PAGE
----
No one actually -wants- to be dealing with bugs, but bugs are pretty much a natural side effect of human dwellings. Same with rats, mice, and other pests-while there are certainly ways of keeping infestation to a minimum, there is a strong possibility that you’re going to be dealing with a pest at some point even if you don’t actively know it’s there. I remember reading, though how accurate it is I’m unsure, that something like a full third of all American homes have mice regardless of socioeconomic status-meaning, it doesn’t matter where you are or how much money you make, you might have mice.
I am almost phobic about bugs. Really, truly phobic of bugs. My mental defense has always been ‘it’s okay, because I don’t have bugs’. All of the talk with people I’ve had about bugs, all of the research, all of the reading of pest control sites assuring the reader that bugs sometimes really do just happen does -not- make me any less upset that I’m dealing with this year’s bug issues. Nor is spending multiple hours stripping out my pantry to just open the door and find another one hanging out behind my spice rack doing me any favors, at all.
Yes, this has driven me back to writing in cliches. I -censored- hate bugs.
I hate bugs on a level to where I realized a very important thing this afternoon in relation to homesteading: at some point you have to figure out which means more to you-effectiveness (or sanity, in this case, or maybe both), or ideology.
I run a fairly green household-I do generate more trash than I’m comfortable with, but I use home cloth, send Mid to work with a thermos every day, will try to avoid mainstream medication when I can (though I do use it when necessary), and make a lot of my own cleaning products. My immediate reaction was to start looking for ‘all natural’ ways of attacking this problem.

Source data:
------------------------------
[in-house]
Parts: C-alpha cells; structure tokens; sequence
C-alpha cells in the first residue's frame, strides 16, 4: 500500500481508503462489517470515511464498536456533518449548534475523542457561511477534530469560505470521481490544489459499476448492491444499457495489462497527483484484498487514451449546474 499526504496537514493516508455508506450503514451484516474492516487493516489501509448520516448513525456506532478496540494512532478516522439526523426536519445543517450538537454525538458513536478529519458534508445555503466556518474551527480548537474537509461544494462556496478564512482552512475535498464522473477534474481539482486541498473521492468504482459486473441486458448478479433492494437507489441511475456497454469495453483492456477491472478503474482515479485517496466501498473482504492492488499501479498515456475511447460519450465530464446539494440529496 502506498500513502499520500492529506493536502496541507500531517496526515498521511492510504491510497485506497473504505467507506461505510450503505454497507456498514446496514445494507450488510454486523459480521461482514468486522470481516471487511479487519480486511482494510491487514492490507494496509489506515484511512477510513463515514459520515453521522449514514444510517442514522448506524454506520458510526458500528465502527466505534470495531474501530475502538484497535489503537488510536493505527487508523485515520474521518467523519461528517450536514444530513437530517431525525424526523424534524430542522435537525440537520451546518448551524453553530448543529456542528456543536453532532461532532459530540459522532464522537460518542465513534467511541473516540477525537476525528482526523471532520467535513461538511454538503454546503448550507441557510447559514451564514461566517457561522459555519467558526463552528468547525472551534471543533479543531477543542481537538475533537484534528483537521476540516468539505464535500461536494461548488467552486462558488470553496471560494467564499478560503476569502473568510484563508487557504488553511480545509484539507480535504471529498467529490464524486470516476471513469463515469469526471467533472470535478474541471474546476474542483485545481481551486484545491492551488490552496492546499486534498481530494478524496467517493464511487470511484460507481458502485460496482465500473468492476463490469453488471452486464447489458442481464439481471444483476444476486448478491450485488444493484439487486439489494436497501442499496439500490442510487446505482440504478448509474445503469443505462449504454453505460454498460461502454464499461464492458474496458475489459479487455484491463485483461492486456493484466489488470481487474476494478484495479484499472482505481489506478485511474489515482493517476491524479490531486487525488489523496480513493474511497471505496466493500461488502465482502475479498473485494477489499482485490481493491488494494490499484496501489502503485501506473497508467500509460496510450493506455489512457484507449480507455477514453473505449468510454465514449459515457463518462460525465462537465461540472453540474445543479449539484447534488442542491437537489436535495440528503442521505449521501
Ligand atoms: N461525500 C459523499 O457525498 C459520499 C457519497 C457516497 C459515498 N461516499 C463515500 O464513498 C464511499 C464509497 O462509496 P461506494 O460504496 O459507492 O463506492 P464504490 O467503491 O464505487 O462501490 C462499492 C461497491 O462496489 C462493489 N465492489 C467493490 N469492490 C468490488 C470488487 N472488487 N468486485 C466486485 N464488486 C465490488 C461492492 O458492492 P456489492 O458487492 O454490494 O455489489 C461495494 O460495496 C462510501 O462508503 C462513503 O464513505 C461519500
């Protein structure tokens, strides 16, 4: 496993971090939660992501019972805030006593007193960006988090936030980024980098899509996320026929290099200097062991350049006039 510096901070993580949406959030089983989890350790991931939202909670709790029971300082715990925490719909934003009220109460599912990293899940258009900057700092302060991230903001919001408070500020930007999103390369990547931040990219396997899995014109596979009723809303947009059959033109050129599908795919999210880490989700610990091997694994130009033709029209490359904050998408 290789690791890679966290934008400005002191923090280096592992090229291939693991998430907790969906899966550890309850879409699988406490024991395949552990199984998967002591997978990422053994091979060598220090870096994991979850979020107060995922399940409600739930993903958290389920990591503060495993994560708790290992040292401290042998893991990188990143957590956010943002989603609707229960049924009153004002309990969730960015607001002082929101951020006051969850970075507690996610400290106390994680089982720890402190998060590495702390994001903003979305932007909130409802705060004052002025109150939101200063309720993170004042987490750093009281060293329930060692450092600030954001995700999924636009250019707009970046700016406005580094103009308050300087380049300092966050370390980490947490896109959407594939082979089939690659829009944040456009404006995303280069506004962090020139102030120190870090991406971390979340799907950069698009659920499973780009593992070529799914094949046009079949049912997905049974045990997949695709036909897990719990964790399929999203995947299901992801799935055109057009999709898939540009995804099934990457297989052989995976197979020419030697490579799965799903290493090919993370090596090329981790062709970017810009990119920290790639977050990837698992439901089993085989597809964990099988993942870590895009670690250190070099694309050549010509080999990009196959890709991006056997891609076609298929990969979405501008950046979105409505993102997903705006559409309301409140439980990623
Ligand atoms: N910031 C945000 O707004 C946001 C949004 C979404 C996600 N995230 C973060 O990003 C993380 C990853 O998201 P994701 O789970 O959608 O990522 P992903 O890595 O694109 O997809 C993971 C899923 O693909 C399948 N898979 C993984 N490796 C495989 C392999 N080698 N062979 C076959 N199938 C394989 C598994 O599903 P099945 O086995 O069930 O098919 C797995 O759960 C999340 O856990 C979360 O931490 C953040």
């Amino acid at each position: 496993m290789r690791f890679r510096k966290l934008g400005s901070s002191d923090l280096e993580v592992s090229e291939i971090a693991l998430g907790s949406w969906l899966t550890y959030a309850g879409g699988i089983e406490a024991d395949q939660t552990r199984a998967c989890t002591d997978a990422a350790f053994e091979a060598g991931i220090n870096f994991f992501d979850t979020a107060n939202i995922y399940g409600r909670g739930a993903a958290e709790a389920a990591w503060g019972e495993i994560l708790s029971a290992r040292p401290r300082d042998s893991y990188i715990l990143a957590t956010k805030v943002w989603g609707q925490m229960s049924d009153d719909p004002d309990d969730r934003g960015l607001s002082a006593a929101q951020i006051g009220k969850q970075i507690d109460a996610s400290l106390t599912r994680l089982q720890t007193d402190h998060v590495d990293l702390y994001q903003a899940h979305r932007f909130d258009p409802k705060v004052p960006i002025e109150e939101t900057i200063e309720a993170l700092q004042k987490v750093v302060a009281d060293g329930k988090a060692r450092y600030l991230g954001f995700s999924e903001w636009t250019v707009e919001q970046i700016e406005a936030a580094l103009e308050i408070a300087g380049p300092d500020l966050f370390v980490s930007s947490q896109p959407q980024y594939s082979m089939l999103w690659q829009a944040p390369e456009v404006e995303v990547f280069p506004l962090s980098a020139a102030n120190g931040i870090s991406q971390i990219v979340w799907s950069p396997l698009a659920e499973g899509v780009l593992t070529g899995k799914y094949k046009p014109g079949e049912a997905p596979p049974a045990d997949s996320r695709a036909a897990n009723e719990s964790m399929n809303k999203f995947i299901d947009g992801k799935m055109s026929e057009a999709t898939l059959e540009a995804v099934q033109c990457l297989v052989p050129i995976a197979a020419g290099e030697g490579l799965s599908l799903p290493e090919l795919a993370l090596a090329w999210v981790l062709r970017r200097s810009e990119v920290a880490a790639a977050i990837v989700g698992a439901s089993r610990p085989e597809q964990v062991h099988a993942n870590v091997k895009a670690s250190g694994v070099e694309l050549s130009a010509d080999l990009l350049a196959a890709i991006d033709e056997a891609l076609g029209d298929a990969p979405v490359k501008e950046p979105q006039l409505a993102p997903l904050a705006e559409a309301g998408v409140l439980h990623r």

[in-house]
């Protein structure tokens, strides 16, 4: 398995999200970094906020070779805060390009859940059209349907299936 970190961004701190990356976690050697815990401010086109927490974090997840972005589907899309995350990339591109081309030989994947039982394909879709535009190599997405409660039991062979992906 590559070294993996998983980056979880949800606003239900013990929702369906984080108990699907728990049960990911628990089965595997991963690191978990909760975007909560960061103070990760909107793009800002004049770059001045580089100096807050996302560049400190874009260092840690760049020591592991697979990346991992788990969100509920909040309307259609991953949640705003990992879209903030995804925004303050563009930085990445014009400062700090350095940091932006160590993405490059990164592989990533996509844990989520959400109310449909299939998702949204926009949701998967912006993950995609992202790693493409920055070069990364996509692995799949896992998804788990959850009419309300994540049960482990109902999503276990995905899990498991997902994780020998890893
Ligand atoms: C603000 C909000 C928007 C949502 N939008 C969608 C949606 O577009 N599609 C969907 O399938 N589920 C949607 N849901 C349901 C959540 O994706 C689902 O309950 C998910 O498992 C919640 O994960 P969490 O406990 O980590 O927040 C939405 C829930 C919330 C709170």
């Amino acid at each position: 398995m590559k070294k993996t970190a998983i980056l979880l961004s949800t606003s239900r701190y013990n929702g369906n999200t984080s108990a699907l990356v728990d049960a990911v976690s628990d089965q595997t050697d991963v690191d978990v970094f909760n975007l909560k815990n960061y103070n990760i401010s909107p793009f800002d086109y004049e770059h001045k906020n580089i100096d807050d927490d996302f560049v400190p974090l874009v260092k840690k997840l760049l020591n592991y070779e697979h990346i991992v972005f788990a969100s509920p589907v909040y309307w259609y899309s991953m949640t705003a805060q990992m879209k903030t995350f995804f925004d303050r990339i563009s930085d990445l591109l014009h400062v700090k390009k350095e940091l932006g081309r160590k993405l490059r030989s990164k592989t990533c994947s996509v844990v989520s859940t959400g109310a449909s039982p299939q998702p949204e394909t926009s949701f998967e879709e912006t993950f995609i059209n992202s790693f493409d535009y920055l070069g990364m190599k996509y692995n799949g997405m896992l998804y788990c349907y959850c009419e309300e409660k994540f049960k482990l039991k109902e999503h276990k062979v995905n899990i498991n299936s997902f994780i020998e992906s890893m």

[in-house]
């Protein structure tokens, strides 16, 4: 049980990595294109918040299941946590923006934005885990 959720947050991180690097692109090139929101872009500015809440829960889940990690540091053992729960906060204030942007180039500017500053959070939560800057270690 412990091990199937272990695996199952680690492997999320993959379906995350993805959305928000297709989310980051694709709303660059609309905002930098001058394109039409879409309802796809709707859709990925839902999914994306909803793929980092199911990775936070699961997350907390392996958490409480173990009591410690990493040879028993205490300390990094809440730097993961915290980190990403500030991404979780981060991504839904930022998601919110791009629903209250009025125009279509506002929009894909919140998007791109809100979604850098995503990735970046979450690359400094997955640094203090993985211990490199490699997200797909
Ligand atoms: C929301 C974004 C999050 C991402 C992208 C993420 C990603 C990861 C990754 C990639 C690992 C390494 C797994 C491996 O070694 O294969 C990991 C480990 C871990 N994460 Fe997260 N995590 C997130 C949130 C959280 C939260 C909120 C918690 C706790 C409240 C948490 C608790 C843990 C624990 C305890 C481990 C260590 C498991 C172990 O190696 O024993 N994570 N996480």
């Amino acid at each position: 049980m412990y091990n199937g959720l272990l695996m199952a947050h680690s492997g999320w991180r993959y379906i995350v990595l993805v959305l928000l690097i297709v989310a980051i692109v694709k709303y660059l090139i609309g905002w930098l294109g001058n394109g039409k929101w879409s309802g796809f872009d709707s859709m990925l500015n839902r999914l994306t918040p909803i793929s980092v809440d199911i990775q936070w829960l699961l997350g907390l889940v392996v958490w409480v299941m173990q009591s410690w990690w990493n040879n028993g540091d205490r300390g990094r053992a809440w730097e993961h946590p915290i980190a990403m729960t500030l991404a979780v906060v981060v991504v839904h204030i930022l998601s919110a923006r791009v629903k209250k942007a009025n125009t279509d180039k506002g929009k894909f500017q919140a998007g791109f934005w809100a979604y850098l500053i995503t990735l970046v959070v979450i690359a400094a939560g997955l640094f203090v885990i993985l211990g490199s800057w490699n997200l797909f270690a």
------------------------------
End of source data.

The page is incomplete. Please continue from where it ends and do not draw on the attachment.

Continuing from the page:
Which lead to me googling how to use geckos to control roach populations. Not even joking. The only thing holding me back is that one of my doors doesn’t sit flush and I have a random hole in my kitchen floor. Also, not even joking.
Realizing that I wanted to find a lizard to eat roaches was the point where I realized I might have to go outside my comfort zone-I bought bait traps. I’m generally pretty anti-insecticides but the amount of time and mental stress I had put into this was enough that I really needed to do something to feel like I had -done- something. Because all of the bleaching shelves and packing food into glass jars was a necessary step but I could see myself bleaching shelves in January, sobbing. So I weighed the act against not doing the act-I don’t have children, I don’t have pets (not even a gecko), I would just have to put them down and walk away, they’re fairly inexpensive at well under $10 American for 12 traps, they’re relatively safe as opposed to bombing and I don’t think the infestation is large enough to require bombing right now…the bait traps seemed the way to go.
And I’m suddenly happy in my home again. [Sort of, I keep finding myself opening cupboard doors -hoping- to find one of the -censored- because I want to catch them poisoning themselves. It’s twisted.] I’m not afraid to walk into my kitchen, thinking I’m going to find something scuttling across the floor. I know that it’s a slower method than what I would really like but -I feel proactive- and that lets me be productive-and frees up my cleaning time from pulling everything out of my cupboard and bleaching everything every morning (and I’m really sick of the scent of bleach).
That’s the big thing that this I taught me-and I think that it’s an important realization for homesteading in general. There comes a point where you need to ask if what you’re doing is effective and helping you stay calm and happy in the homestead, and when you’re doing it for simple ideology reasons. Because if the only reason you’re doing it is because ‘this is the way you do things’ but bay leaves and canning jars aren’t really getting anywhere, you’re not really using your time in a way that’s helpful or even potentially healthy.